PNG is a big country with big problems which could provide meaningful work for our generals and politicians for decades. That Bougainville thing will especially rattle their brain cells.

On second thoughts, maybe that’s not a good idea. The Yanks and the Chinese have had their eyes on PNG (and Bougainville) for a while and we don’t want to upset them too much.

Better to despatch our rusty submarines to New Zealand. We once had our eyes on it as a seventh state. Putin-like, we could justify a takeover as a fulfilment of manifest destiny*.

I’m sure the Kiwis won’t mind, they look and talk like us already and can beat us at cricket and rugger.

Together we could use New Zealand’s ‘incorporation’ as an excuse to tell the Yanks and Chinese to go away and leave us alone.

Sorry, chaps, we’re busy.

And about those nuclear submarines, B52 bombers that are as old as I am, and fighter planes that don’t work, er, we’ll get back to you….

* Refer also to Xi Jinping for explanation of this logic.   


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Michael Dom

A good pun on the title, Phil.

Indeed, 'friend to all, enemy to none' is a laughable and utterly naive foreign policy dogma, devoid of the nuance of real relationship creation and indicative of an unwillingness to maintain national integrity.

It was suitable for the first 10 years of government after independence and should have been dumped in the dustbin of history immediately following that phase.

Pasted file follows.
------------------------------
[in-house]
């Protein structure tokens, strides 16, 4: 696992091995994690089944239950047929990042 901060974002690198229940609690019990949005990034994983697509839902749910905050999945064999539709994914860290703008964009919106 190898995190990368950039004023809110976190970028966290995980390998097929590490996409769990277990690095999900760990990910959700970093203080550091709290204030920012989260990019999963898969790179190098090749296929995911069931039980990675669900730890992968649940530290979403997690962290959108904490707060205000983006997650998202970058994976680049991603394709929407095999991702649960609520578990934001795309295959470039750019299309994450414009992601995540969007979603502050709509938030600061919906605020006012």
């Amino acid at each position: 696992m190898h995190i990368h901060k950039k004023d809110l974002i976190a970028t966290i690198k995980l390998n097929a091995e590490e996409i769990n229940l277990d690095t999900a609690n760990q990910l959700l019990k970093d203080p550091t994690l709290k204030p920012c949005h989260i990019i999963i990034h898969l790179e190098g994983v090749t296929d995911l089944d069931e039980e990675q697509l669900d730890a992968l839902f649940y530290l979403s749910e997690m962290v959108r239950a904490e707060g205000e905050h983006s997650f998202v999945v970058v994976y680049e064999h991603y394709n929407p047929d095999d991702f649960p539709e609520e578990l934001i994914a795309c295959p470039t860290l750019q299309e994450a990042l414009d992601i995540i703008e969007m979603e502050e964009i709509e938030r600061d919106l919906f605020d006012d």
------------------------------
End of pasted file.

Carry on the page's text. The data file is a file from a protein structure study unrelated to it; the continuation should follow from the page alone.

Except Papua New Guinea continually lacked political leadership of creative vision, the collective maturity to act forthrightly and the spinal tolerance and intestinal fortitude to nurture our 'nation of a thousand tribes' based on our foundational principles.

That's my opinion.

Chris Overland

It was Lord Palmerston who first said, in a speech to the British House of Commons on 1 March 1848, that Britain had ‘no eternal allies, and we have no perpetual enemies. Our interests are eternal and perpetual, and those interests it is our duty to follow.’

This axiom ought to be the guiding principle for Australian diplomacy and, in fact, I think it has been since 14 march 1942, when Prime Minister John Curtin said that Australia turned to America for support and advice in confronting the Japanese peril in the Pacific.

Our relationship with America has endured since that time and, as Phil rightly points out, we have usually acted loyally if sometimes unwisely to support our ‘great and powerful friend’. Successive American administrations have come to regard Australia as their most stalwart ally in a world where suspicion, fickleness and bad faith is more often than not a feature of diplomatic relations between nations.

Critics say that Australian governments have been too servile and supine in their dealings with the USA and that this has led us into grievous error, notably nasty and futile small wars. There is, I suppose, some truth in this.

That the USA has behaved badly at times is hardly contestable. Like all imperial powers its judgement can by skewed by mistakes, misunderstandings, misjudgements and various internal factors. Despite this, in general it has been a force for good.